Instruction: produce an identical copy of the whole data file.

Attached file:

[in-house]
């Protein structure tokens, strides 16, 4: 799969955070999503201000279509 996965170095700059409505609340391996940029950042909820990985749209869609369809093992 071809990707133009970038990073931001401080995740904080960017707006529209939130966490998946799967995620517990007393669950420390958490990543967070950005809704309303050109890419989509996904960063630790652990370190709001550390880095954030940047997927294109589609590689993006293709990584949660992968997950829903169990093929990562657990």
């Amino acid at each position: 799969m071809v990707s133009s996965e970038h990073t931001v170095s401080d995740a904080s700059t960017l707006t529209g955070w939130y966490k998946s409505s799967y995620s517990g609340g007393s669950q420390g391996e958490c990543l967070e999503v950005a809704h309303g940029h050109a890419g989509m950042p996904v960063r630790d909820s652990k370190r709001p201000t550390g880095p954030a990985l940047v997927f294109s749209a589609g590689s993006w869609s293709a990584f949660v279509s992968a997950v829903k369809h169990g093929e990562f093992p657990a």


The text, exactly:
[in-house]
């Protein structure tokens, strides 16, 4: 799969955070999503201000279509 996965170095700059409505609340391996940029950042909820990985749209869609369809093992 071809990707133009970038990073931001401080995740904080960017707006529209939130966490998946799967995620517990007393669950420390958490990543967070950005809704309303050109890419989509996904960063630790652990370190709001550390880095954030940047997927294109589609590689993006293709990584949660992968997950829903169990093929990562657990």
């Amino acid at each position: 799969m071809v990707s133009s996965e970038h990073t931001v170095s401080d995740a904080s700059t960017l707006t529209g955070w939130y966490k998946s409505s799967y995620s517990g609340g007393s669950q420390g391996e958490c990543l967070e999503v950005a809704h309303g940029h050109a890419g989509m950042p996904v960063r630790d909820s652990k370190r709001p201000t550390g880095p954030a990985l940047v997927f294109s749209a589609g590689s993006w869609s293709a990584f949660v279509s992968a997950v829903k369809h169990g093929e990562f093992p657990a």